Patients in critical care settings are more susceptible to nosocomial infections. Overall, compared with the general hospital population, patients in ICUs have more chronic comorbid illnesses and more severe acute physiologic derangements. The widespread use of indwelling catheters and devices among ICU patients provides a portal of entry of organisms into vital body organs and sites. The use and maintenance of these catheters necessitate frequent contact with health care personnel, predisposing patients to colonization and infection with nosocomial pathogens. In addition, equipment associated with the proper maintenance of these devices might serve as reservoirs for pathogens and be related to horizontal patient-to-patient transmission of pathogens.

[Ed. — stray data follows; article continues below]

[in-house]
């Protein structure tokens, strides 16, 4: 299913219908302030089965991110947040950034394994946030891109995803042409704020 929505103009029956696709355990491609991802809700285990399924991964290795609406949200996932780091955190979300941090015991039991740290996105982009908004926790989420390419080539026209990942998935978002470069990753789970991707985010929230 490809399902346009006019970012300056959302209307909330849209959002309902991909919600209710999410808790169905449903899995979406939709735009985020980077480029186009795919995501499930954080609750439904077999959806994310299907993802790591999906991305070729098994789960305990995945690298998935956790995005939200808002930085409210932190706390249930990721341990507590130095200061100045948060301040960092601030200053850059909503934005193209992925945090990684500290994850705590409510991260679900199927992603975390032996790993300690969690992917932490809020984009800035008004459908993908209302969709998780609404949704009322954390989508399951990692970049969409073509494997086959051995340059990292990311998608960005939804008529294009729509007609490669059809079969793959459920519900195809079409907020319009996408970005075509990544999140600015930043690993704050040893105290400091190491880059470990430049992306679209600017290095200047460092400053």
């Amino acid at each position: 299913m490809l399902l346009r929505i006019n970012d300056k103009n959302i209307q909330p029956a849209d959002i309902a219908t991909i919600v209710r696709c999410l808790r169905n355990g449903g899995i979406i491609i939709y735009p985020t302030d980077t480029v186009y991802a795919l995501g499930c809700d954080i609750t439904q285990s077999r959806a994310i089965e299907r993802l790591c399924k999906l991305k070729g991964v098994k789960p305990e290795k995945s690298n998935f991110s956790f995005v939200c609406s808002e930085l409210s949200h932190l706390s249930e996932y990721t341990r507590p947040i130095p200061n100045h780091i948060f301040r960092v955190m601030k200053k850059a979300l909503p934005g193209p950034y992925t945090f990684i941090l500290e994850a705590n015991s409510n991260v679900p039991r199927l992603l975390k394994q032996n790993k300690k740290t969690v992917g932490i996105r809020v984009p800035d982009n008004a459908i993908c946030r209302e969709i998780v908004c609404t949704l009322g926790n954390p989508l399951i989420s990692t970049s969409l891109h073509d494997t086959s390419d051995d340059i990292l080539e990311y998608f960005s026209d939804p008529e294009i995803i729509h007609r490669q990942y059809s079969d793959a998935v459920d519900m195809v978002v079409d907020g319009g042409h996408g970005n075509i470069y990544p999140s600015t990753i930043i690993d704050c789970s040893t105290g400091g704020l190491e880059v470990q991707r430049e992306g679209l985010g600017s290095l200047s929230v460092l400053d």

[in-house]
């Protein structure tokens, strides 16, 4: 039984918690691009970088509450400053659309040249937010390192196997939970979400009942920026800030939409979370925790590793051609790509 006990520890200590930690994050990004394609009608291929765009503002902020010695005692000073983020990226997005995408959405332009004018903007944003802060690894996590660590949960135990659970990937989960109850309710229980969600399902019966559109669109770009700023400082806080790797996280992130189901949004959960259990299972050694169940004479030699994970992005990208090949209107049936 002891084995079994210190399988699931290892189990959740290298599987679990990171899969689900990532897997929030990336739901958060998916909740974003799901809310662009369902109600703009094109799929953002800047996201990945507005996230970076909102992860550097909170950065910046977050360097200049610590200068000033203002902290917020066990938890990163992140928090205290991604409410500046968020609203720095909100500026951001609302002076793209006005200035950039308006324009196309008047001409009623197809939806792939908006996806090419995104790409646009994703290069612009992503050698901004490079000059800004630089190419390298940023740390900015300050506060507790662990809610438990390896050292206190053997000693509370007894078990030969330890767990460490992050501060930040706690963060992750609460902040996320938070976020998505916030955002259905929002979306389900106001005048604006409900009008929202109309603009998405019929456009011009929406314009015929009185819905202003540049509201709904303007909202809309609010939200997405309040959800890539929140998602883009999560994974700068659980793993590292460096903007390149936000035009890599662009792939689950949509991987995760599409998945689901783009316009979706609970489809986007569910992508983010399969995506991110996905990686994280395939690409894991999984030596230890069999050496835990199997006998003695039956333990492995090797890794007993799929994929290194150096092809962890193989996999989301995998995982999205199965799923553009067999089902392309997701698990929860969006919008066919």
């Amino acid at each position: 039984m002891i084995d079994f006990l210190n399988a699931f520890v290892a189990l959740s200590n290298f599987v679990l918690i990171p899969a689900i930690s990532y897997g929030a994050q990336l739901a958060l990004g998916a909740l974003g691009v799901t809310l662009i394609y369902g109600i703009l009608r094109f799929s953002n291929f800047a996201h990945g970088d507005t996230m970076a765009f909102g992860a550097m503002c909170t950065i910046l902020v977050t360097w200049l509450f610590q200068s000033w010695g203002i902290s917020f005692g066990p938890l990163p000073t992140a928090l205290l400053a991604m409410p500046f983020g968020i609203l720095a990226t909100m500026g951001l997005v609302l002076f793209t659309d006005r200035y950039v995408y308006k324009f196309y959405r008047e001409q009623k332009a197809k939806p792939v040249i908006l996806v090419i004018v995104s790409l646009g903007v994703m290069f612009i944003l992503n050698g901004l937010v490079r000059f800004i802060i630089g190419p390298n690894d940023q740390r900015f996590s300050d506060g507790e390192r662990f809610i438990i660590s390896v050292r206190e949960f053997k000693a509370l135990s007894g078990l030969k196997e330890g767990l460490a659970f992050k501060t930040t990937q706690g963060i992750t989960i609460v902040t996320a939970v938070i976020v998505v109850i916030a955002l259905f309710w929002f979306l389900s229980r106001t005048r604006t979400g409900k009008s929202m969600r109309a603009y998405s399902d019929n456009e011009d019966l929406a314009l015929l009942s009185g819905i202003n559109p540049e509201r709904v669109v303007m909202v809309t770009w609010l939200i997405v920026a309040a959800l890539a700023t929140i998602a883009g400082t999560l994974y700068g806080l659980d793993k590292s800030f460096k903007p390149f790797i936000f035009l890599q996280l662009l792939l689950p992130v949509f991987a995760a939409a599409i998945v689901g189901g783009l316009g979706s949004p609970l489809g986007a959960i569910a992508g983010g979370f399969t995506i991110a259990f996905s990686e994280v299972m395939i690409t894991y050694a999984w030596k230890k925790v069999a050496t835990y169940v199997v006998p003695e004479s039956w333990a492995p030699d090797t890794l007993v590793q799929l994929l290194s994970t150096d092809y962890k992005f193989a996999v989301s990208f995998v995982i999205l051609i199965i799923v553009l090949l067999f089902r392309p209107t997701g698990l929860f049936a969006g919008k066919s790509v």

Ref:Osman MF, Askari R, Infection control in the intensive care unit, Surg Clin North Am. 2014 Dec;94(6):1175-94.